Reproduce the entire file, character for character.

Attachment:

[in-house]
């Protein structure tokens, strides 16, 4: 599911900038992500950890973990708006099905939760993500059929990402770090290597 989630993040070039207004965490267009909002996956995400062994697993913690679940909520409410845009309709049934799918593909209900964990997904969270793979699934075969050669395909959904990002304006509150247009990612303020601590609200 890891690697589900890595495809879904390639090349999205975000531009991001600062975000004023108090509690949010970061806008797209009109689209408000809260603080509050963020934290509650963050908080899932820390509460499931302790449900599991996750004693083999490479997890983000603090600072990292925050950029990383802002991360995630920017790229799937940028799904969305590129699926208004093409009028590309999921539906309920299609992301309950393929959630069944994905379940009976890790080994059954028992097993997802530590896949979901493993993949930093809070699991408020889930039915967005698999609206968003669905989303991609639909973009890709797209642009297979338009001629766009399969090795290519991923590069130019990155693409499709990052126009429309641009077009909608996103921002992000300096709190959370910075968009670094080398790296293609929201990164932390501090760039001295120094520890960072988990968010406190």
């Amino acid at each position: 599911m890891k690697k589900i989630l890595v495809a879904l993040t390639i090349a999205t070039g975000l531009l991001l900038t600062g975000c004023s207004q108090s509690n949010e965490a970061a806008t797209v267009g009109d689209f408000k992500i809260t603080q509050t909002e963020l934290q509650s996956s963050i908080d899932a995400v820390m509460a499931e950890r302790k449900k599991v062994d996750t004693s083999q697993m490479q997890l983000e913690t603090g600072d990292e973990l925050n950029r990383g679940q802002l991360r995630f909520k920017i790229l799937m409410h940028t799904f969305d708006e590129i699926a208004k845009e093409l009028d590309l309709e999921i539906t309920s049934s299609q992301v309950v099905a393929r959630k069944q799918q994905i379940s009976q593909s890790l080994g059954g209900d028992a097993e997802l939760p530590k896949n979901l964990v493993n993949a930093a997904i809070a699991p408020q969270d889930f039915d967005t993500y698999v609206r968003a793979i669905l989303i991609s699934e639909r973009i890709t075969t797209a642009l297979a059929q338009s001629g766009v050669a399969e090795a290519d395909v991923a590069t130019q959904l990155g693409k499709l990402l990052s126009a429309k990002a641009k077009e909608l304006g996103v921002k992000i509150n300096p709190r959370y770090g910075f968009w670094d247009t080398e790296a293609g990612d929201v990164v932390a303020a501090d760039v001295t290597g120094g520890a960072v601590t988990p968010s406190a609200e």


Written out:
[in-house]
């Protein structure tokens, strides 16, 4: 599911900038992500950890973990708006099905939760993500059929990402770090290597 989630993040070039207004965490267009909002996956995400062994697993913690679940909520409410845009309709049934799918593909209900964990997904969270793979699934075969050669395909959904990002304006509150247009990612303020601590609200 890891690697589900890595495809879904390639090349999205975000531009991001600062975000004023108090509690949010970061806008797209009109689209408000809260603080509050963020934290509650963050908080899932820390509460499931302790449900599991996750004693083999490479997890983000603090600072990292925050950029990383802002991360995630920017790229799937940028799904969305590129699926208004093409009028590309999921539906309920299609992301309950393929959630069944994905379940009976890790080994059954028992097993997802530590896949979901493993993949930093809070699991408020889930039915967005698999609206968003669905989303991609639909973009890709797209642009297979338009001629766009399969090795290519991923590069130019990155693409499709990052126009429309641009077009909608996103921002992000300096709190959370910075968009670094080398790296293609929201990164932390501090760039001295120094520890960072988990968010406190």
């Amino acid at each position: 599911m890891k690697k589900i989630l890595v495809a879904l993040t390639i090349a999205t070039g975000l531009l991001l900038t600062g975000c004023s207004q108090s509690n949010e965490a970061a806008t797209v267009g009109d689209f408000k992500i809260t603080q509050t909002e963020l934290q509650s996956s963050i908080d899932a995400v820390m509460a499931e950890r302790k449900k599991v062994d996750t004693s083999q697993m490479q997890l983000e913690t603090g600072d990292e973990l925050n950029r990383g679940q802002l991360r995630f909520k920017i790229l799937m409410h940028t799904f969305d708006e590129i699926a208004k845009e093409l009028d590309l309709e999921i539906t309920s049934s299609q992301v309950v099905a393929r959630k069944q799918q994905i379940s009976q593909s890790l080994g059954g209900d028992a097993e997802l939760p530590k896949n979901l964990v493993n993949a930093a997904i809070a699991p408020q969270d889930f039915d967005t993500y698999v609206r968003a793979i669905l989303i991609s699934e639909r973009i890709t075969t797209a642009l297979a059929q338009s001629g766009v050669a399969e090795a290519d395909v991923a590069t130019q959904l990155g693409k499709l990402l990052s126009a429309k990002a641009k077009e909608l304006g996103v921002k992000i509150n300096p709190r959370y770090g910075f968009w670094d247009t080398e790296a293609g990612d929201v990164v932390a303020a501090d760039v001295t290597g120094g520890a960072v601590t988990p968010s406190a609200e």